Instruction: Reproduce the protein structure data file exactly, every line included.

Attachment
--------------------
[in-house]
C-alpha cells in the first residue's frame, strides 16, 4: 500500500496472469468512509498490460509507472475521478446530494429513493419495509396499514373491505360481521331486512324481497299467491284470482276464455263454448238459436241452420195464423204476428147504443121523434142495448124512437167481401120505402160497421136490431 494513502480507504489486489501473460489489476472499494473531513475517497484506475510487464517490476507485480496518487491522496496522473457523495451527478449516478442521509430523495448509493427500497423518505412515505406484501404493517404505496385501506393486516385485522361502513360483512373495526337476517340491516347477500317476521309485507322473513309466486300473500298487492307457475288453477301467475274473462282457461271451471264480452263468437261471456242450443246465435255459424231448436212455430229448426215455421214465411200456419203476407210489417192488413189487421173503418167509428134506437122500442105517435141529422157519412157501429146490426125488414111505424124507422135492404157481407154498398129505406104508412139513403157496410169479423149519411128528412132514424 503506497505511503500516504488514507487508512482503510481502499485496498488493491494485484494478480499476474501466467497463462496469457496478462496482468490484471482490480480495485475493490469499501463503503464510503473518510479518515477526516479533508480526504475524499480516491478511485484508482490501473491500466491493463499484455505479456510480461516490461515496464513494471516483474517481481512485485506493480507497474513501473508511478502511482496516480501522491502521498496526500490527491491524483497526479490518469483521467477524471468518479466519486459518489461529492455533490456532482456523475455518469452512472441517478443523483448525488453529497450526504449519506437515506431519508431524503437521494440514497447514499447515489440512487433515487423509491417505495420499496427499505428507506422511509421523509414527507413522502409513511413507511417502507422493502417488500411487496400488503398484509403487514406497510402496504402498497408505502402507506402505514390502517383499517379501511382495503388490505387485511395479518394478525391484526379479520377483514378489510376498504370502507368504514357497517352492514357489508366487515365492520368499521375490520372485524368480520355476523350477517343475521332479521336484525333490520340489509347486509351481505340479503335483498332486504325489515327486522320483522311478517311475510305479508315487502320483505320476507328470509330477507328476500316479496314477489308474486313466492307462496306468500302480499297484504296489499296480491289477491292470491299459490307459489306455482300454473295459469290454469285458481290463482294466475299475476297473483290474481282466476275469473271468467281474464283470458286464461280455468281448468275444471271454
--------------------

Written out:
[in-house]
C-alpha cells in the first residue's frame, strides 16, 4: 500500500496472469468512509498490460509507472475521478446530494429513493419495509396499514373491505360481521331486512324481497299467491284470482276464455263454448238459436241452420195464423204476428147504443121523434142495448124512437167481401120505402160497421136490431 494513502480507504489486489501473460489489476472499494473531513475517497484506475510487464517490476507485480496518487491522496496522473457523495451527478449516478442521509430523495448509493427500497423518505412515505406484501404493517404505496385501506393486516385485522361502513360483512373495526337476517340491516347477500317476521309485507322473513309466486300473500298487492307457475288453477301467475274473462282457461271451471264480452263468437261471456242450443246465435255459424231448436212455430229448426215455421214465411200456419203476407210489417192488413189487421173503418167509428134506437122500442105517435141529422157519412157501429146490426125488414111505424124507422135492404157481407154498398129505406104508412139513403157496410169479423149519411128528412132514424 503506497505511503500516504488514507487508512482503510481502499485496498488493491494485484494478480499476474501466467497463462496469457496478462496482468490484471482490480480495485475493490469499501463503503464510503473518510479518515477526516479533508480526504475524499480516491478511485484508482490501473491500466491493463499484455505479456510480461516490461515496464513494471516483474517481481512485485506493480507497474513501473508511478502511482496516480501522491502521498496526500490527491491524483497526479490518469483521467477524471468518479466519486459518489461529492455533490456532482456523475455518469452512472441517478443523483448525488453529497450526504449519506437515506431519508431524503437521494440514497447514499447515489440512487433515487423509491417505495420499496427499505428507506422511509421523509414527507413522502409513511413507511417502507422493502417488500411487496400488503398484509403487514406497510402496504402498497408505502402507506402505514390502517383499517379501511382495503388490505387485511395479518394478525391484526379479520377483514378489510376498504370502507368504514357497517352492514357489508366487515365492520368499521375490520372485524368480520355476523350477517343475521332479521336484525333490520340489509347486509351481505340479503335483498332486504325489515327486522320483522311478517311475510305479508315487502320483505320476507328470509330477507328476500316479496314477489308474486313466492307462496306468500302480499297484504296489499296480491289477491292470491299459490307459489306455482300454473295459469290454469285458481290463482294466475299475476297473483290474481282466476275469473271468467281474464283470458286464461280455468281448468275444471271454